Expanding The Supreme Court Is Not A Tough Call


To court pack, or not to court pack? That is the question Democrats are doing everything they can to avoid answering — even though Republicans have been successfully packing the courts for years.

After the GOP installed Amy Coney Barrett to the Supreme Court before the election, the Democrats ran away from answering queries about whether or not they would support expanding the supreme court. On April 15, 2021, Democrats introduced a bill to expand the Supreme Court from 9 to 13 justices.

Republicans have not suffered from such equivocation — instead, they have for years tried to pack the courts, both through contraction and expansion. In Washington, they have pushed to shrink the courts, and they have blocked Democratic presidents from filling judicial appointments — moves designed to increase the power of GOP-appointed judges already on the bench. In states, Republicans have pushed to expand the courts to increase their number of appointees.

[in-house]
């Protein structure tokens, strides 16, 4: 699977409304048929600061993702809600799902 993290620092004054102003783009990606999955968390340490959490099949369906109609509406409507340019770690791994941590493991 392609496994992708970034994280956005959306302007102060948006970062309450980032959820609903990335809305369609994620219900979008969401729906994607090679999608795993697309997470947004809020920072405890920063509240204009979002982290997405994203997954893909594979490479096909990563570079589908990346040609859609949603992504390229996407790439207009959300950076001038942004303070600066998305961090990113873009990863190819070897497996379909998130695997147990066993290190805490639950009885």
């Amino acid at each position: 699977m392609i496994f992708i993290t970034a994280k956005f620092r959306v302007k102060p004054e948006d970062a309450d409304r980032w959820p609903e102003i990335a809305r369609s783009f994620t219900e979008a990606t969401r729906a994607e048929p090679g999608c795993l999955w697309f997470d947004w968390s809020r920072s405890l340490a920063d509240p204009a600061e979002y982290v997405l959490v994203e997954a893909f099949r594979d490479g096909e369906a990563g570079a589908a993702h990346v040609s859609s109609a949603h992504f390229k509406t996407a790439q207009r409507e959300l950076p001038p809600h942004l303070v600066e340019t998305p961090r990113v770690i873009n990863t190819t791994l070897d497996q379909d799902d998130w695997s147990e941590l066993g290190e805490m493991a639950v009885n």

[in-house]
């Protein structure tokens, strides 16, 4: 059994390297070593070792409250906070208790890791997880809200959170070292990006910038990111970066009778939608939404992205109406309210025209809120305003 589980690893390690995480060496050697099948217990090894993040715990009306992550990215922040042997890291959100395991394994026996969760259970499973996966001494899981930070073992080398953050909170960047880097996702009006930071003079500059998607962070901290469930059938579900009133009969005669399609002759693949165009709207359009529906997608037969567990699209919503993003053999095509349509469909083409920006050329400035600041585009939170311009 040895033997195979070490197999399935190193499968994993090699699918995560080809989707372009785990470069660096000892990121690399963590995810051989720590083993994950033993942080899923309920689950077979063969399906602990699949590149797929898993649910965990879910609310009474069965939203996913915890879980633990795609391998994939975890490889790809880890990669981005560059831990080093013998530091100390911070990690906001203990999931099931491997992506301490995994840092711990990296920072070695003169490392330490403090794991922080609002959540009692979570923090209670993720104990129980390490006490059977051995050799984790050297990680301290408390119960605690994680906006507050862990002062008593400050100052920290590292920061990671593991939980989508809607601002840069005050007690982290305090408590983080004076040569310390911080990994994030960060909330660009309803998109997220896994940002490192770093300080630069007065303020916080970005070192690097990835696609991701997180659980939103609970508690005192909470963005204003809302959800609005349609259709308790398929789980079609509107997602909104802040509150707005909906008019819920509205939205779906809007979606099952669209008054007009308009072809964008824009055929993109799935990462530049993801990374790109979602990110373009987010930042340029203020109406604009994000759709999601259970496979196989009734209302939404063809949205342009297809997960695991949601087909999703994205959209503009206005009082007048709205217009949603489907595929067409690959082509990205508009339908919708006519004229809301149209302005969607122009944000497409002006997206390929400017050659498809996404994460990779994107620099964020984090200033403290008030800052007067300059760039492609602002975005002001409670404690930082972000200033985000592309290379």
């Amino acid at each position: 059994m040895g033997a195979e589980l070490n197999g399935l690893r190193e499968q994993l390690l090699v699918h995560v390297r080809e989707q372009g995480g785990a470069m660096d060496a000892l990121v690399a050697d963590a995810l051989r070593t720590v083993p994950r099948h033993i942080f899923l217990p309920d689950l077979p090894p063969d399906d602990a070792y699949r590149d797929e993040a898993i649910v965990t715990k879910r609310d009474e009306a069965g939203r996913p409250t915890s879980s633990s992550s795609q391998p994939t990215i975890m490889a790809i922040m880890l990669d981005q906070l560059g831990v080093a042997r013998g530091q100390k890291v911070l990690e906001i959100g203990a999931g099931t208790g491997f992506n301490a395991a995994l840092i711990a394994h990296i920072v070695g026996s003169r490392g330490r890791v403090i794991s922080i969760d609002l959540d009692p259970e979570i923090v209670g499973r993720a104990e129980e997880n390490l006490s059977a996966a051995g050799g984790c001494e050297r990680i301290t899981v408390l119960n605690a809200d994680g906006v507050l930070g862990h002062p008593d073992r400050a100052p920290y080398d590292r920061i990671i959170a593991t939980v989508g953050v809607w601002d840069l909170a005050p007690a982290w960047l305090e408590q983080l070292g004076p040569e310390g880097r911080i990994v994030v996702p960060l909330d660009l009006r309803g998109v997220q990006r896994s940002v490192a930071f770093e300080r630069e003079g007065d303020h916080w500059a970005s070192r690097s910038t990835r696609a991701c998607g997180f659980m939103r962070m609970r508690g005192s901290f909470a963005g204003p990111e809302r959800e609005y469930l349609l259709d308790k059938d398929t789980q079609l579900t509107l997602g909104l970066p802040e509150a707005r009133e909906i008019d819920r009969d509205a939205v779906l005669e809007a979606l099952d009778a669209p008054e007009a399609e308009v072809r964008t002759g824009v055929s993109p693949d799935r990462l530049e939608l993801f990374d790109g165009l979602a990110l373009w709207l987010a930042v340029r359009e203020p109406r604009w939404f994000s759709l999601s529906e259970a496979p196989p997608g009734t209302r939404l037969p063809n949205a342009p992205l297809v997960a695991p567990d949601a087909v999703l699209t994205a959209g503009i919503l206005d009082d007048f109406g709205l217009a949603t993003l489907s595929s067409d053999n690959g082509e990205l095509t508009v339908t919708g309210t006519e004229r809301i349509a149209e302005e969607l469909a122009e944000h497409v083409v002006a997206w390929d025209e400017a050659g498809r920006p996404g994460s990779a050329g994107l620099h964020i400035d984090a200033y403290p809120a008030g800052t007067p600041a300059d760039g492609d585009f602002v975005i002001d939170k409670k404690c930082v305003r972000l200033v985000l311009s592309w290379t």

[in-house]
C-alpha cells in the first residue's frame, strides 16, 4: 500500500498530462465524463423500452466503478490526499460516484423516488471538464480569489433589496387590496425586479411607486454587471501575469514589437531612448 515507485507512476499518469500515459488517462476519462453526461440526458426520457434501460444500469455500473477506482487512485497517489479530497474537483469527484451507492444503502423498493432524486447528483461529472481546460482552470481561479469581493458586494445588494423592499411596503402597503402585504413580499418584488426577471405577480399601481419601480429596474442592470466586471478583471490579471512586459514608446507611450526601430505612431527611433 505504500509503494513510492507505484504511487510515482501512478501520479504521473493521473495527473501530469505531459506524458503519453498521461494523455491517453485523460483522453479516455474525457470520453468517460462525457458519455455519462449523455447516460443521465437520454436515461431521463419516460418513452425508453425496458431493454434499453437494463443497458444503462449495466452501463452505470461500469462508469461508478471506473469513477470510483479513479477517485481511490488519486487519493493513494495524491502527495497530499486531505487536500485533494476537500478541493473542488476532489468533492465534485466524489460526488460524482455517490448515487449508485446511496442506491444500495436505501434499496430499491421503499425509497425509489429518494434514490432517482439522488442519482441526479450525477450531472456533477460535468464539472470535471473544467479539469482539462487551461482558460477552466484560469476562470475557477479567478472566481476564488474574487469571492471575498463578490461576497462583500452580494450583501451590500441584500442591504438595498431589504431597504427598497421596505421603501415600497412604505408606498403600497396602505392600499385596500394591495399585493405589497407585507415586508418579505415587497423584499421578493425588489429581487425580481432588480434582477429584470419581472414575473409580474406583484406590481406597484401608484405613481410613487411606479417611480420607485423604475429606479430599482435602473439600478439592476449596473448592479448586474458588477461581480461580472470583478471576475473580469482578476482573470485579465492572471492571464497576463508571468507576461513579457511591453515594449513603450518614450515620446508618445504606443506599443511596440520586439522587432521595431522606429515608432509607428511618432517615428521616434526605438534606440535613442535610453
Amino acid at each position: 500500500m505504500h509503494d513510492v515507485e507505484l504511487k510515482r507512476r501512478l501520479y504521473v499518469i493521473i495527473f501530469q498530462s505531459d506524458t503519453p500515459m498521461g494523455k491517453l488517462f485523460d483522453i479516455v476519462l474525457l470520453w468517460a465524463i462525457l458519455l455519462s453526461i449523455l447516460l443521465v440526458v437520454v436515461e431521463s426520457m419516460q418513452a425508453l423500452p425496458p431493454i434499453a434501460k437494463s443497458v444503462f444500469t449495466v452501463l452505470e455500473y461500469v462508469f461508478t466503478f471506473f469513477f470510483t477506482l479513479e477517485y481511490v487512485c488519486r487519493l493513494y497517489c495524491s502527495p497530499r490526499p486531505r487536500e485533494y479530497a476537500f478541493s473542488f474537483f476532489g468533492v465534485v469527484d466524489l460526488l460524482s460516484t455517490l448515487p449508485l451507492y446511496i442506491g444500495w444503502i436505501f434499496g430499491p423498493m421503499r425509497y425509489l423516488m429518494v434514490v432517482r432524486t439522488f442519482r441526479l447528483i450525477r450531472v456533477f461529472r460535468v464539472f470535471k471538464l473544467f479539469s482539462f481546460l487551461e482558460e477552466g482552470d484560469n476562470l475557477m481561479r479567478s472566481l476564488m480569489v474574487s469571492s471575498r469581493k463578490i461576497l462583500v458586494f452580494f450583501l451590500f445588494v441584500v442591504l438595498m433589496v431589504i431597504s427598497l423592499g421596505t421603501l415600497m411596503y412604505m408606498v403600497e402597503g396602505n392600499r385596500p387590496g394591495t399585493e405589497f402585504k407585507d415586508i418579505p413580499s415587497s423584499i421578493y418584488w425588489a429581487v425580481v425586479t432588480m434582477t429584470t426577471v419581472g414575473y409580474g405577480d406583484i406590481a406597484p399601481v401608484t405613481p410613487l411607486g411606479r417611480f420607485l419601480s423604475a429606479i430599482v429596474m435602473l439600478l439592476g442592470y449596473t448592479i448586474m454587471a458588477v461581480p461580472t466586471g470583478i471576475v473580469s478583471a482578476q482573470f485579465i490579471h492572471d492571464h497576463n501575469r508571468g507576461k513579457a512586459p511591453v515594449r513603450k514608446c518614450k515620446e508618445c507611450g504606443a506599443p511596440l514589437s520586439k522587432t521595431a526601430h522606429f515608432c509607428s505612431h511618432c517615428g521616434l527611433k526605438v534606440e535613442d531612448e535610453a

At the Supreme Court level, Republicans stole a majority when they denied a hearing for President Barack Obama’s Supreme Court choice for 293 days before Trump took office, and placed Neil Gorsuch on the courts. They minted a more conservative majority with Brett Kavanaugh. Amy Coney Barrett and a six-to-three balance on the court, arriving via a grim bit of luck, would just be the icing on a decades-long, ultraconservative majority that threatens Americans’ reproductive rights, voting rights, labor rights, health care rights, and civil rights.

If Democrats have any interest in protecting Americans’ fundamental rights, they only have a few options. They can try using parliamentary tactics to successfully block Barrett’s nomination, which Senate Democrats have been reluctant to do, and they can add more court seats later. This is reality, and it’s precisely why Democrats are getting so many media questions about adding court seats.

The easiest way to talk about whether to expand the court is to cast it as an issue of values and policies that people actually care about. If — as they insist — Democrats are firmly committed to protecting reproductive, voting, labor, health care, and civil rights, it shouldn’t be difficult for any Senate candidate to say they will consider all options available to protect them, including expanding the court.